Overall, the BENEFIT study provides real-world evidence that once daily nebivolol is efficacious and safe when used as a monotherapy or as an add-on therapy in Korean hypertensive patients with or without comorbidities. These findings are in line with previous studies, including those conducted in patients of various ethnicities, and confirms existing evidence for nebivolol’s role in BP control.
Q. Do the benefits of nebivolol apply to the elderly? Or is there any evidence of reduced efficacy or safety in older populations?
A. Clinical experience suggests that nebivolol 5 mg once daily is suitable for older patients. Studies have shown no significant difference in the efficacy and safety of nebivolol among age groups, including the elderly.15 In addition, compared with younger patients, the elderly has relatively more comorbidities such as left ventricular dysfunction, atrial fibrillation and coronary artery disease, which may serve as compelling indications for beta-blockers. Vasodilating beta-blockers such as nebivolol are ideal, as they preserve cardiac output and increase stroke volume.
Q. Can nebivolol be used with PDE5 inhibitors or nitrates?
A. There is no absolute contraindication to use nebivolol with PDE5 inhibitors or nitrates, but bearing in mind that nebivolol stimulates endothelial nitric-oxide release to affect vasodilation; used together, it may have an additive effect. Therapy has to be individualized and precautions taken to avoid concurrent administration. If the patient experiences a severe drop in BP when using both medications, then the timing of the intervals between administration should be lengthened. Notably, unlike other beta-blockers, nebivolol has a vasodilatory effect which maintains sexual function in men,4,13 reducing the risk of erectile dysfunction and the subsequent need for PDE5 inhibitors.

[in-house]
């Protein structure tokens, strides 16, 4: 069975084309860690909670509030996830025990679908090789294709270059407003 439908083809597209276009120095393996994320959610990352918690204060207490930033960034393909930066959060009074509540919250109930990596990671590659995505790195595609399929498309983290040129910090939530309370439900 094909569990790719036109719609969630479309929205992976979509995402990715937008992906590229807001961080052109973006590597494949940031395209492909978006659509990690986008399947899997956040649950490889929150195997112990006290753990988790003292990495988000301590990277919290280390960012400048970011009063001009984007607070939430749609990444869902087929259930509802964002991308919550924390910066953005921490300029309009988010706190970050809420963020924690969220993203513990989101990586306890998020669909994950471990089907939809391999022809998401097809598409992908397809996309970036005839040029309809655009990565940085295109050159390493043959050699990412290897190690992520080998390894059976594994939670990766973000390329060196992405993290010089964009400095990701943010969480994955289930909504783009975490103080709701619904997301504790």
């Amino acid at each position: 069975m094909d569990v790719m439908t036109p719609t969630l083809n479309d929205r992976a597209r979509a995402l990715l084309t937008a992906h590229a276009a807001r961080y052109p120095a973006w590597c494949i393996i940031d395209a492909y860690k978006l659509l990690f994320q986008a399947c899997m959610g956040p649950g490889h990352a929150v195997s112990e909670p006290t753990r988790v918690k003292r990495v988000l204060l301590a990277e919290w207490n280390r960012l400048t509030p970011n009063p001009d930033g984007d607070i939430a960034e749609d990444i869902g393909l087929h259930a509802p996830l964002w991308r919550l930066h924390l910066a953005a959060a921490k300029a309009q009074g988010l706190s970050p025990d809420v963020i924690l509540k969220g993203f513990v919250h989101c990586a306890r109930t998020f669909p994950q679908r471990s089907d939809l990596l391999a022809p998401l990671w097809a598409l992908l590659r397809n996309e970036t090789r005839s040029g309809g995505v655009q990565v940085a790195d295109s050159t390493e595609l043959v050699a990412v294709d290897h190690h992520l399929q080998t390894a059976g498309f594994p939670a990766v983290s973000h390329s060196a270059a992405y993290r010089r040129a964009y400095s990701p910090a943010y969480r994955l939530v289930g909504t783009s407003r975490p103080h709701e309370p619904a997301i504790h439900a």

Q. There are concerns over beta-blockers having adverse effects on metabolic profile (including blood glucose and lipids), which may impact cardiovascular outcomes in the long term. Is this the case for nebivolol?
A. Studies have shown that nebivolol does not have an adverse impact on metabolic profile.12
Q. Can you share your clinical experience of using nebivolol combined with other antihypertensives (eg, ARBs)?
A. For patients with coronary artery disease or atrial fibrillation, combining a beta-blocker like nebivolol and an ARB would be quite ideal. Clinical and real-world evidence has shown benefits in these subsets of patients.
Q. What is the effect of nebivolol in the male vs female population? Is there any difference in effect shown in the BENEFIT trial?
A. Vasodilating beta-blockers such as nebivolol are also particularly beneficial for women as they are more prone to microvascular disease, and develop diastolic dysfunction and diastolic heart failure. We are still awaiting the analysis and publication of the data from the BENEFIT trial.
Q. Can vasodilating beta-blockers be used in patients with chronic obstructive pulmonary disease (COPD)?
A. Yes. In fact, they can be life-saving for COPD patients, as COPD patients die more often from cardiovascular causes than of pulmonary causes, and one of the main reasons is the underutilization of beta-blockers. COPD patients are bombarded with long-acting beta agonists, which increases heart rate and can trigger ischaemic events and may develop acute coronary syndromes. Beta-blockers can prevent this.